Full-time employment is no guarantee against in-work poverty
Despite austerity causing so much damage, Alston’s report found reforms which were “sold on the basis of unavoidable fiscal austerity” have likely been offset by additional resources required by local government, in healthcare and across emergency services.
Alston, whose role as UN Special Rapporteur is unpaid and independent, criticised the government’s response to his visit and the preliminary findings of the report. The government’s response had been to focus on record employment, and the number of people in “absolute poverty”.
In focusing on record employment, he said, the government ignored the reality that “even full-time employment is no guarantee against in-work poverty, which is a major and growing problem in the United Kingdom”. Alston described the “absolute poverty” indicator as “selective, widely criticized and mostly unhelpful”, as it is based on a comparison to average wages, which have dropped dramatically after the Great Recession in 2009, and criticised the government’s failure to adopt an official poverty measure.
Alston also highlighted that the government uses 2010 as a comparison, the peak of the impact of the global recession, in order to present a better contrast. In sticking immovably to these responses, Alston said the government had “foregone the opportunity to engage in a discussion about the real issues” and “refused to acknowledge the seriousness of the problem”.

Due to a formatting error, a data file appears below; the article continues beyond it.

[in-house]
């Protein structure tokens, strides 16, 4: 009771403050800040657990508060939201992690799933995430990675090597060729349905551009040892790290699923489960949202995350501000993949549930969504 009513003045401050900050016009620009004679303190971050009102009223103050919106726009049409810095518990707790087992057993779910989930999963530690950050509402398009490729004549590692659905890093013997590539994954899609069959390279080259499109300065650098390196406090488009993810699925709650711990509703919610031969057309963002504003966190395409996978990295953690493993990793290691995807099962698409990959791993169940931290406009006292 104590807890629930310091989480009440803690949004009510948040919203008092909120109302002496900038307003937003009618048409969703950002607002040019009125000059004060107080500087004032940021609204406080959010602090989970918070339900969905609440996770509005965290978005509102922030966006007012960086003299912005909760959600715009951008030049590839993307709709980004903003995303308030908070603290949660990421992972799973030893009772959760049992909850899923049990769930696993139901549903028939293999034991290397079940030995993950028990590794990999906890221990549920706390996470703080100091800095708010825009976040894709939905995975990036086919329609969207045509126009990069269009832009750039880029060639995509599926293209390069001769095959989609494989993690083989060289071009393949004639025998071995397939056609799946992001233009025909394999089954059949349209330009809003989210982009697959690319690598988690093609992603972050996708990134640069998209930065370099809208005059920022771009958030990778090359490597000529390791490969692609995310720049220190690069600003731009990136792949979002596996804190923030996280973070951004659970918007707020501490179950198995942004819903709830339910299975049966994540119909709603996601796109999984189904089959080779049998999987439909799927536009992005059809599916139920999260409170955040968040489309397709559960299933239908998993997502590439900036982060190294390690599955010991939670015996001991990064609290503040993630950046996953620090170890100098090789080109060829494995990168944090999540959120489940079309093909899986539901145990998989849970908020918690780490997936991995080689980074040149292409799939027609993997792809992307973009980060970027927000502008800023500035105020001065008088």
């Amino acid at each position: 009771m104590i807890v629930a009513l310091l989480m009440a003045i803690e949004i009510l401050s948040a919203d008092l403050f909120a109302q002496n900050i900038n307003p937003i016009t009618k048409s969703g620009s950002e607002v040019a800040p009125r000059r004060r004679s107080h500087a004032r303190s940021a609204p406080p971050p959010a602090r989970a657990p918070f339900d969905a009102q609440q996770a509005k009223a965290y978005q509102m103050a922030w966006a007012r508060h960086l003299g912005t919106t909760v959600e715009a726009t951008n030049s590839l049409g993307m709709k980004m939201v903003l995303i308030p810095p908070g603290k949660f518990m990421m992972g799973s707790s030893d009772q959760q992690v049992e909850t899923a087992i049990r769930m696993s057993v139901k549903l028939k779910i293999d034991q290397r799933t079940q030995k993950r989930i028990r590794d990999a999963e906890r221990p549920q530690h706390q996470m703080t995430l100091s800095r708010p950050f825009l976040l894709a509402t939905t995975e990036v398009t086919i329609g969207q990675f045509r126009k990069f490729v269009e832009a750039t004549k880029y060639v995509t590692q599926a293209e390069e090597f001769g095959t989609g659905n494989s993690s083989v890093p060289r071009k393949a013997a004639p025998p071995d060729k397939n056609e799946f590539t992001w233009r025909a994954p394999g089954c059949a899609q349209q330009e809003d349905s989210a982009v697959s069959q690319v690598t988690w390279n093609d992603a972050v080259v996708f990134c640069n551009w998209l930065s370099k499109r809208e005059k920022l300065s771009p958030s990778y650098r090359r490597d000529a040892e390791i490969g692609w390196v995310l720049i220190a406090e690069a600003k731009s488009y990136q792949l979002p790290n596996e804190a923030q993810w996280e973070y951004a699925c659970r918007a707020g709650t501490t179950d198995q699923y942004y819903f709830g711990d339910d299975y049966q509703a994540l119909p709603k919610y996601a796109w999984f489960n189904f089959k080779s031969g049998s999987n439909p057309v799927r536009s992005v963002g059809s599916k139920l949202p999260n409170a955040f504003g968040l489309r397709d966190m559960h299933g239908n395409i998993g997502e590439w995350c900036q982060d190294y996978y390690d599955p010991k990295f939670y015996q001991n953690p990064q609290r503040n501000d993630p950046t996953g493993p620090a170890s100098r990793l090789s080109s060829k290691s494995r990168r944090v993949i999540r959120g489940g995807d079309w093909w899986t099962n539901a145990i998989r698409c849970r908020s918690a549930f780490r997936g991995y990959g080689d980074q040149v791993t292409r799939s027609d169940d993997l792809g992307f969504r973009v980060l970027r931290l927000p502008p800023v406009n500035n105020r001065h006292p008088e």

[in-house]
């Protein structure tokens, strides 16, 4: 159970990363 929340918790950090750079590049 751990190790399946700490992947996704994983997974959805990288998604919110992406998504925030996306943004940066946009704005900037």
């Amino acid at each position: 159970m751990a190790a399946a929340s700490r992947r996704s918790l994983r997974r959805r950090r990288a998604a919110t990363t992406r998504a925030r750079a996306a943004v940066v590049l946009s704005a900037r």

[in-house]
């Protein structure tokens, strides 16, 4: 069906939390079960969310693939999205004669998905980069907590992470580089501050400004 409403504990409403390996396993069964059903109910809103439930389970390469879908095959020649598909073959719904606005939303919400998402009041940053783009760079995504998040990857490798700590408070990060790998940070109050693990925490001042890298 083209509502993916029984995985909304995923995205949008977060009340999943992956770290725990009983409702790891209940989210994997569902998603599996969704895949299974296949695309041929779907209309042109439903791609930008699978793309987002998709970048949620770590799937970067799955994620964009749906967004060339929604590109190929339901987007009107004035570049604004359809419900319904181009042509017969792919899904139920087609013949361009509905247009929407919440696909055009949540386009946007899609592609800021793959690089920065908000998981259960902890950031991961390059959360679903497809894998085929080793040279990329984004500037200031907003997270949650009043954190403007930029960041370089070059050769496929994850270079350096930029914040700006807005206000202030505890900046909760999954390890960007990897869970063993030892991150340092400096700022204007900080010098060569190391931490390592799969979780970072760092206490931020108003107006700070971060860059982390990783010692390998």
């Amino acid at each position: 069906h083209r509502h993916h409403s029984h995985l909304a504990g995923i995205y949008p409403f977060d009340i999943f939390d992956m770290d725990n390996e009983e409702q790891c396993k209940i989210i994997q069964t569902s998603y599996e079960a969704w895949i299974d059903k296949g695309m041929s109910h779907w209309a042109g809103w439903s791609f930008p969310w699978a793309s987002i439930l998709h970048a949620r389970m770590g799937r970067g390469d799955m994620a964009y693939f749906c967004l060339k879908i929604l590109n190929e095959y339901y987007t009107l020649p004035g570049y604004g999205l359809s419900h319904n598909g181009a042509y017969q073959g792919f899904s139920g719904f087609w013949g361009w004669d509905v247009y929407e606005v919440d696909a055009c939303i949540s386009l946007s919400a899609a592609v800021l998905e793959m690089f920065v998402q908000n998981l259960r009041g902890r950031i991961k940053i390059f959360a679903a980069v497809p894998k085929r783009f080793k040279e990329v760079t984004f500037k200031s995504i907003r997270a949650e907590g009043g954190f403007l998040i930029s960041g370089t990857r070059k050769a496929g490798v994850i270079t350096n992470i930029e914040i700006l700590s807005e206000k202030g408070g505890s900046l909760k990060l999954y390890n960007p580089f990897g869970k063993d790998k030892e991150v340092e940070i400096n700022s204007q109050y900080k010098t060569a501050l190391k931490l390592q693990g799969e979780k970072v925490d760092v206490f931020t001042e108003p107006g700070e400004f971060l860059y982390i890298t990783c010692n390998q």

We have tackled poverty before and we need to see tangible action to do so again
Commenting on the report, Campbell Robb, chief executive of the independent Joseph Rowntree Foundation said: “There can be no moral justification for failing to act on this report. The picture painted by the Rapporteur builds on our evidence of the 14 million people locked in poverty in the UK. We all want to live in a country where everyone is free to build a decent life. For too many people in the UK that is a distant dream.
“As a nation we have tackled poverty before and we need to see tangible action to do so again. Social security must provide an anchor for people in hard times – it absolutely can’t be a system that leaves them destitute.”
We take tackling poverty extremely seriously which is why we spend £95 billion a year on welfare
A DWP spokesman described the report as “a barely believable documentation of Britain” and said it paints a “completely inaccurate picture” of the government’s approach to dealing with poverty.
It said: “The UN’s own data shows the UK is one of the happiest places in the world to live, and other countries have come here to find out more about how we support people to improve their lives.
“We take tackling poverty extremely seriously which is why we spend £95 billion a year on welfare and maintain a State Pension system that supports people into retirement. All the evidence shows that full-time work is the best way to boost your income and quality of life, which is why our welfare reforms are focused on supporting people into employment and we introduced the National Living Wage, so people earn more in work.”
Main image: The Special Rapporteur visits North Belfast. © Bassam Khawaja 2018
Ethan Shone 22nd May 2019